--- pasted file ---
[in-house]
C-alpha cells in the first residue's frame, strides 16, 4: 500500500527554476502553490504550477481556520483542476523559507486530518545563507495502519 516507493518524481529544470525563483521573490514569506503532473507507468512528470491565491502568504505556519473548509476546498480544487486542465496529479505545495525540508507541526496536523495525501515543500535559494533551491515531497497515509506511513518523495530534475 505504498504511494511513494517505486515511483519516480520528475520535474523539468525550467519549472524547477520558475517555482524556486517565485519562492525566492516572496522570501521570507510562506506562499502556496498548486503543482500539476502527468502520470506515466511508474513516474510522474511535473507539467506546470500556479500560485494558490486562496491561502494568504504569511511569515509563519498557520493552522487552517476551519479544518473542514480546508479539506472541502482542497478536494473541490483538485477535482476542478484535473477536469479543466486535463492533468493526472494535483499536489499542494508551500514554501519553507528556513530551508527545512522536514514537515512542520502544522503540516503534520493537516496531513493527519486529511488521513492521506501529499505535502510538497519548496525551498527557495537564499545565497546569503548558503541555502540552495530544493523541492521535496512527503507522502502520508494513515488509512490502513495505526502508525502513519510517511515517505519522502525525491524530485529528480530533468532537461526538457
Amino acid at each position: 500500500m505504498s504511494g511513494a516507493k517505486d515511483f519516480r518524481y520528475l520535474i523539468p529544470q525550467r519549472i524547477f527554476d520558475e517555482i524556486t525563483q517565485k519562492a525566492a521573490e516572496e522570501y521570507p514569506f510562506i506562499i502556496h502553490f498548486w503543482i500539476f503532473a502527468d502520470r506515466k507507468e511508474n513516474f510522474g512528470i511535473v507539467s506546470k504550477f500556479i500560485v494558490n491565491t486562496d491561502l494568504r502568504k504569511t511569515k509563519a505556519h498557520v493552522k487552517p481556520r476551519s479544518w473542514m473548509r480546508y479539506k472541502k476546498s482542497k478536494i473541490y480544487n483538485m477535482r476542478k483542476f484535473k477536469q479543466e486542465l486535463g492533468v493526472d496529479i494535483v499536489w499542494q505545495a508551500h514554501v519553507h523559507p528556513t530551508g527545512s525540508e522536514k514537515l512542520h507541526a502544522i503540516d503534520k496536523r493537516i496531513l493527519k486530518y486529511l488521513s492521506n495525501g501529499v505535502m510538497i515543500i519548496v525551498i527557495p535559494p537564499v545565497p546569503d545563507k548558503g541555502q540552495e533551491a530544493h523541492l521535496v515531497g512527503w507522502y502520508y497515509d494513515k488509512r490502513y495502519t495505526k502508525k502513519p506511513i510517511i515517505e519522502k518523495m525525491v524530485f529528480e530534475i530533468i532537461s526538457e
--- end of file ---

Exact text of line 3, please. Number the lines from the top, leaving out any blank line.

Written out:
Amino acid at each position: 500500500m505504498s504511494g511513494a516507493k517505486d515511483f519516480r518524481y520528475l520535474i523539468p529544470q525550467r519549472i524547477f527554476d520558475e517555482i524556486t525563483q517565485k519562492a525566492a521573490e516572496e522570501y521570507p514569506f510562506i506562499i502556496h502553490f498548486w503543482i500539476f503532473a502527468d502520470r506515466k507507468e511508474n513516474f510522474g512528470i511535473v507539467s506546470k504550477f500556479i500560485v494558490n491565491t486562496d491561502l494568504r502568504k504569511t511569515k509563519a505556519h498557520v493552522k487552517p481556520r476551519s479544518w473542514m473548509r480546508y479539506k472541502k476546498s482542497k478536494i473541490y480544487n483538485m477535482r476542478k483542476f484535473k477536469q479543466e486542465l486535463g492533468v493526472d496529479i494535483v499536489w499542494q505545495a508551500h514554501v519553507h523559507p528556513t530551508g527545512s525540508e522536514k514537515l512542520h507541526a502544522i503540516d503534520k496536523r493537516i496531513l493527519k486530518y486529511l488521513s492521506n495525501g501529499v505535502m510538497i515543500i519548496v525551498i527557495p535559494p537564499v545565497p546569503d545563507k548558503g541555502q540552495e533551491a530544493h523541492l521535496v515531497g512527503w507522502y502520508y497515509d494513515k488509512r490502513y495502519t495505526k502508525k502513519p506511513i510517511i515517505e519522502k518523495m525525491v524530485f529528480e530534475i530533468i532537461s526538457e